How to Keep a Secret (according to a Harvard psychologist)

by | Jul 10, 2009 09:47 AM ET

Listening to music may distract you from spilling a secret.

When there's an elephant in the room staring you down, it can be hard to refrain from acknowledging it. You try to put it out of your mind, but the harder you think about not thinking about it, the larger it looms.

I'm talking about mastering the basic irony of human willpower. People demonstrate incredible capabilities to not spill delicious secrets or avoid eating fried food or shun cigarettes after a stressful day. But as everyone knows, not succumbing to the vices you genuinely wish to best, i.e. gossiping, unhealthy eating or smoking, can be a tooth-and-nail fight for control over the mind.

Wired.com recently posted an interview with Harvard psychologist Daniel Wegner who has studied these "ironic processes" of the human brain. In a nutshell, Wegner has identified, via brain imaging, the struggle between conscious ("I can't tell this secret, even though I really want to") and unconscious  mental impulses (letting the secret slip out) that fuel those so-called ironic processes. Essentially, when we're under a lot of stress, those unconscious impulses kick into high gear (referred to as hyperaccessibility) and place our conscious efforts at a disadvantage. Wegner and other have documented this correlation between conscious secret-telling suppression and the unconscious mental recall of said secret in multiple studies.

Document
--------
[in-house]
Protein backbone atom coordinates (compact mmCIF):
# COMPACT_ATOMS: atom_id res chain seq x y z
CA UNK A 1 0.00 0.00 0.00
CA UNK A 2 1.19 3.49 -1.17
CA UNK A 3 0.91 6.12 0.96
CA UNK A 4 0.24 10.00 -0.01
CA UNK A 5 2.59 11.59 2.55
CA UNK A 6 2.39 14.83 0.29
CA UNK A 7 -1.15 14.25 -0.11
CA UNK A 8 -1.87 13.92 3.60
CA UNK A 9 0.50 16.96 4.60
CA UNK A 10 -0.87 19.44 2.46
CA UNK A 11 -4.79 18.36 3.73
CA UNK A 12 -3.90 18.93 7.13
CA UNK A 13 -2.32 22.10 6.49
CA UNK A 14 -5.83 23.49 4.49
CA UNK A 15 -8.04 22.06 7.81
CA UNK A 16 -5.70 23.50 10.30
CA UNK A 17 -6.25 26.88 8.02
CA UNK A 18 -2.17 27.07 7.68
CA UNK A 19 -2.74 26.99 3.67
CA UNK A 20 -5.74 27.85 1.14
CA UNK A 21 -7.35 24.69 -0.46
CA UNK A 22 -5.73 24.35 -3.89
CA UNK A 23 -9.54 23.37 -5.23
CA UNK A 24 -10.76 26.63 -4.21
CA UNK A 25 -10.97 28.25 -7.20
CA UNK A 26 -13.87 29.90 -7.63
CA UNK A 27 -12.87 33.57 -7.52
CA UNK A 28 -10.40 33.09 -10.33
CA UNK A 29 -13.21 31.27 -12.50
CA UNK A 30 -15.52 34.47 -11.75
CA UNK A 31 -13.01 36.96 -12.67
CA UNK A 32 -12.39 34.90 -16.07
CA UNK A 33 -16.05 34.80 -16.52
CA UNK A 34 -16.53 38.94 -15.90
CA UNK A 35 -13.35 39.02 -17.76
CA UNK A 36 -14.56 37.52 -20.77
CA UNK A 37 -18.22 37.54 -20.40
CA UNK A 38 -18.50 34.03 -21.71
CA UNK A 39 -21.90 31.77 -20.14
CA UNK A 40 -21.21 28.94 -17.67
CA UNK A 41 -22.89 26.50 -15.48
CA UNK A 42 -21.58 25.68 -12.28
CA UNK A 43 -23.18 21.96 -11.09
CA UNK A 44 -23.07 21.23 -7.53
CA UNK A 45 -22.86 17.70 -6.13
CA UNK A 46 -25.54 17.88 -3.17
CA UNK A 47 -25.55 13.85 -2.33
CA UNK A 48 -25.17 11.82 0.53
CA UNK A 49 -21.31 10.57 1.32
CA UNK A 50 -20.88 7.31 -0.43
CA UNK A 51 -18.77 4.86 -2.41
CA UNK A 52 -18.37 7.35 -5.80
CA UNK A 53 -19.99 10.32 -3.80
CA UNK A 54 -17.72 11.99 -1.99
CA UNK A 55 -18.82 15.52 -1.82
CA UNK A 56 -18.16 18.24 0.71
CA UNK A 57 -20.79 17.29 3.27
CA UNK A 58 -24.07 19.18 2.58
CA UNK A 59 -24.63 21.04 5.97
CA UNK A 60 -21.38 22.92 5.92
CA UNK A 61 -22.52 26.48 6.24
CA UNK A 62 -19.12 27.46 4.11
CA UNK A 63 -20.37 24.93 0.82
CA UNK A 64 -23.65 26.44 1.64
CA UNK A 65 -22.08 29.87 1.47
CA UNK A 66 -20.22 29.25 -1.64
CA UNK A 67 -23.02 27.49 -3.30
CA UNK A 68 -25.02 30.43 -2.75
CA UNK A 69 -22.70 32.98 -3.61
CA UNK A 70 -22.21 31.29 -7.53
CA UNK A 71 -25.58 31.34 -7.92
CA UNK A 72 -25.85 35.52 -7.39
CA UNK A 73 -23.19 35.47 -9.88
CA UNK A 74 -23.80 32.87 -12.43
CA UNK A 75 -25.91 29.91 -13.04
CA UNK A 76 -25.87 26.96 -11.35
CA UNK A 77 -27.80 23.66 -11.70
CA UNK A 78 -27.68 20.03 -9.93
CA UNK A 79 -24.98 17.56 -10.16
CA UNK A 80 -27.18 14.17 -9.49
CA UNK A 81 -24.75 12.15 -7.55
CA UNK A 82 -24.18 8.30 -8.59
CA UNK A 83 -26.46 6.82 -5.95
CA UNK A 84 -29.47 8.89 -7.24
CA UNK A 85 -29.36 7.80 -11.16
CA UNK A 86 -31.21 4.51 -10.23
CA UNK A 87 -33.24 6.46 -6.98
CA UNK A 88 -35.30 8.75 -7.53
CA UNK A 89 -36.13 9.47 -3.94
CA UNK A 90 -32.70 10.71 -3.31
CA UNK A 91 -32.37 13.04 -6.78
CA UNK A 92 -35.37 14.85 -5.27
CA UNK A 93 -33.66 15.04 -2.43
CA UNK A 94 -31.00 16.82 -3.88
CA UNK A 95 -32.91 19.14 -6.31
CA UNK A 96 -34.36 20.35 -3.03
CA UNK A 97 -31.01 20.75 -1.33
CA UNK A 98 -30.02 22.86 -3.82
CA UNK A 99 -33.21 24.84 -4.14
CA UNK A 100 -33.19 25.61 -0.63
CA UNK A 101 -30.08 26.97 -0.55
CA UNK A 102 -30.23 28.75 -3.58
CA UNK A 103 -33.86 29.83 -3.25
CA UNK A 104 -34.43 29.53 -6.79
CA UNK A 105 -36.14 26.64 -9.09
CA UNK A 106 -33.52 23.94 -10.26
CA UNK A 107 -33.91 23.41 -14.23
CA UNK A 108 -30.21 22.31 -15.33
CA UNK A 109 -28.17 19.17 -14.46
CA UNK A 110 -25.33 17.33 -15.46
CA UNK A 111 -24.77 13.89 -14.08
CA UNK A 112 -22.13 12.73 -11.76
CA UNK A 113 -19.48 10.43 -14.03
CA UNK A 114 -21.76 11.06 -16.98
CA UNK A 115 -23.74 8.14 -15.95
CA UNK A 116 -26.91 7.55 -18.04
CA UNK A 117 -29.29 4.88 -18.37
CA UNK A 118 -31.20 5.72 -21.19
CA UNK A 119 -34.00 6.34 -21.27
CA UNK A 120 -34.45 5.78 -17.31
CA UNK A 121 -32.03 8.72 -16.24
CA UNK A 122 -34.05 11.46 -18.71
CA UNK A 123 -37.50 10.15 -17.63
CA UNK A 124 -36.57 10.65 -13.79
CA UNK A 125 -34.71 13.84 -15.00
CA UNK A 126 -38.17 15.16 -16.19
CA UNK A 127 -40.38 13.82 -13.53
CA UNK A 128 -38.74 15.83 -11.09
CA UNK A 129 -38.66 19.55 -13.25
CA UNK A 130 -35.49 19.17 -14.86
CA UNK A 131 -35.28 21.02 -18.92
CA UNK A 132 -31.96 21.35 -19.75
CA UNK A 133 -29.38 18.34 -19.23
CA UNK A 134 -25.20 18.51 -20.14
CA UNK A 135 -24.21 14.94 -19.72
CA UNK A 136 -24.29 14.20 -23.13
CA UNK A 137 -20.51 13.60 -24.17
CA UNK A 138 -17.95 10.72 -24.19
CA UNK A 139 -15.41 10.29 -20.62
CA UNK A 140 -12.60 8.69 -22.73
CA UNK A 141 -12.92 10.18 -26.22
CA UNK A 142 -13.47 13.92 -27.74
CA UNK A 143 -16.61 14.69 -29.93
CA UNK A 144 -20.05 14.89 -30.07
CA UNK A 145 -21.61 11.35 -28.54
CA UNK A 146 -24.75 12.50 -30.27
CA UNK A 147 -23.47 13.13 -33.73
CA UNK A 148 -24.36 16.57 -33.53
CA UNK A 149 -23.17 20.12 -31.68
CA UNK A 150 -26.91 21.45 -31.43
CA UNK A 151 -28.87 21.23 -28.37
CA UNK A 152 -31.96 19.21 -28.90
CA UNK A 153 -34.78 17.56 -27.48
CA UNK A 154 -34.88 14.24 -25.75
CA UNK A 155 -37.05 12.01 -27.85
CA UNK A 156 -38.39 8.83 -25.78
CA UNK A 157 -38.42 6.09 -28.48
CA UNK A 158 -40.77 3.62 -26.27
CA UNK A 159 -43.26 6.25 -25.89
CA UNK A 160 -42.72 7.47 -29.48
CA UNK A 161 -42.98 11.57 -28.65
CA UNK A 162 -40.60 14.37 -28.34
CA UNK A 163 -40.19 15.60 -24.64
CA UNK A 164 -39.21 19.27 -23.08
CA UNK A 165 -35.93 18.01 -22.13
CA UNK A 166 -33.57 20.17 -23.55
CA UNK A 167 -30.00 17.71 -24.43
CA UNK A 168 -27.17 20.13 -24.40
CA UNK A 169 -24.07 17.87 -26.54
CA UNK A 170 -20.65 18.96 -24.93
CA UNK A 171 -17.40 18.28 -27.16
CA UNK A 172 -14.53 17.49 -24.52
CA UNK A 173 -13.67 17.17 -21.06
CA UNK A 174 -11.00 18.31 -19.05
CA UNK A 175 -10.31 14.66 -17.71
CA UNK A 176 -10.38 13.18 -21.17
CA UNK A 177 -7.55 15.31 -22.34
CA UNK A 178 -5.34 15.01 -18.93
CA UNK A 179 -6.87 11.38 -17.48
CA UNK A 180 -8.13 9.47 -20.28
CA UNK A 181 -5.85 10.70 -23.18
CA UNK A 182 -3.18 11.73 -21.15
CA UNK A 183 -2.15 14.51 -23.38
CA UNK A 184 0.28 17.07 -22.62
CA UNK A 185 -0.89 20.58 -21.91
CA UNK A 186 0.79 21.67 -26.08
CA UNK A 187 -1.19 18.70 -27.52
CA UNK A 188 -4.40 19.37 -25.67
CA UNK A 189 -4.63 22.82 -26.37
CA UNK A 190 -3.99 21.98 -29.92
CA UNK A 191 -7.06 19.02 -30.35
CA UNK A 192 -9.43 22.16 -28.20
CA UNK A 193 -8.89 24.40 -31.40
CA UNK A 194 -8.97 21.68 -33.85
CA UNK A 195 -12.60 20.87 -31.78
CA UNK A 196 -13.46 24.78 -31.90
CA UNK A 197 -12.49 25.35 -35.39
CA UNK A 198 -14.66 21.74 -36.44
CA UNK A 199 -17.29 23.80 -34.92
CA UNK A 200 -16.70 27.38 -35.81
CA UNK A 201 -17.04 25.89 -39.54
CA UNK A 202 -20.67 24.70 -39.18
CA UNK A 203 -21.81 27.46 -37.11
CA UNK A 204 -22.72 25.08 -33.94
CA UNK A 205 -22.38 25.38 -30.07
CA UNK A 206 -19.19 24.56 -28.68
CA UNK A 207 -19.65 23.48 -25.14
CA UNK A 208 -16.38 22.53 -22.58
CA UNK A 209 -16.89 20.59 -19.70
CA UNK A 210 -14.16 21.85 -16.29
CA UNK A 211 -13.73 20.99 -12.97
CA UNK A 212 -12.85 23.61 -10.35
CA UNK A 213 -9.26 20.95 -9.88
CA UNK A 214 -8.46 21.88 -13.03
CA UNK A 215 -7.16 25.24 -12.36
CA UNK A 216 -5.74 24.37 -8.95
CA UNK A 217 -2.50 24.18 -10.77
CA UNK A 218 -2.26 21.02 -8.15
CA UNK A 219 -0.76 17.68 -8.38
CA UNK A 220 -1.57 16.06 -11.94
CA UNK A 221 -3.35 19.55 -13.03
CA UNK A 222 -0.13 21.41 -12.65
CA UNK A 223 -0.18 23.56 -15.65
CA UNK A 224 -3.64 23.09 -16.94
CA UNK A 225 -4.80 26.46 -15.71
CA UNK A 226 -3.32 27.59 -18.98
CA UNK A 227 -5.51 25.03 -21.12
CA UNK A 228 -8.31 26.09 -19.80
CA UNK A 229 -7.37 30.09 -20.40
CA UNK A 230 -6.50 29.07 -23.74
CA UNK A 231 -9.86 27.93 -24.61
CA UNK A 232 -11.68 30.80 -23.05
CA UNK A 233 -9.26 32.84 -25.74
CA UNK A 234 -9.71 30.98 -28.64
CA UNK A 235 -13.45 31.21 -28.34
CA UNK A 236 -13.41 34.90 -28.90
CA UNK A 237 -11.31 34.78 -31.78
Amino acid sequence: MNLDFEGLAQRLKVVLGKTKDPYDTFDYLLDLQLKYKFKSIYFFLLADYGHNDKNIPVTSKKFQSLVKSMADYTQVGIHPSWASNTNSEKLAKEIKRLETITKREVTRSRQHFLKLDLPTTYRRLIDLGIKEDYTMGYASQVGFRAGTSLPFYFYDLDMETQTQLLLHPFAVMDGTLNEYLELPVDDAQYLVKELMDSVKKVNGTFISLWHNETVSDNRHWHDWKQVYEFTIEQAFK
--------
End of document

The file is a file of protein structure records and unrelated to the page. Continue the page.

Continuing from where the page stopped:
What Wegner and associates have discovered in terms of mastering our secret-keeping and willpower in general largely boils down to a few pieces of practical advice:

•    Stay sober -- alcohol diminishes willpower (shocker!).

•    De-stress -- stress inhibits conscious mind control and facilitates hyperaccessibility, hence spillage of secrets.

•    Write it down -- Got a juicy tidbit ripe for the telling? Jot it down in a private journal. Experiments have found that expressing the mental obstacle helps eliminate the potential for an ironic process.

Or perhaps avoid hush-hush situations to begin with. Wegner also points out that an illicit love affair can be steamy just by virtue of the secrecy involved. In that case, it's probably a secret not worth keeping.

More secrets revealed:

Did the CIA test LSD on unsuspecting Americans?

What really happened at Kent State?

10 of the Biggest Lies in History

More To Explore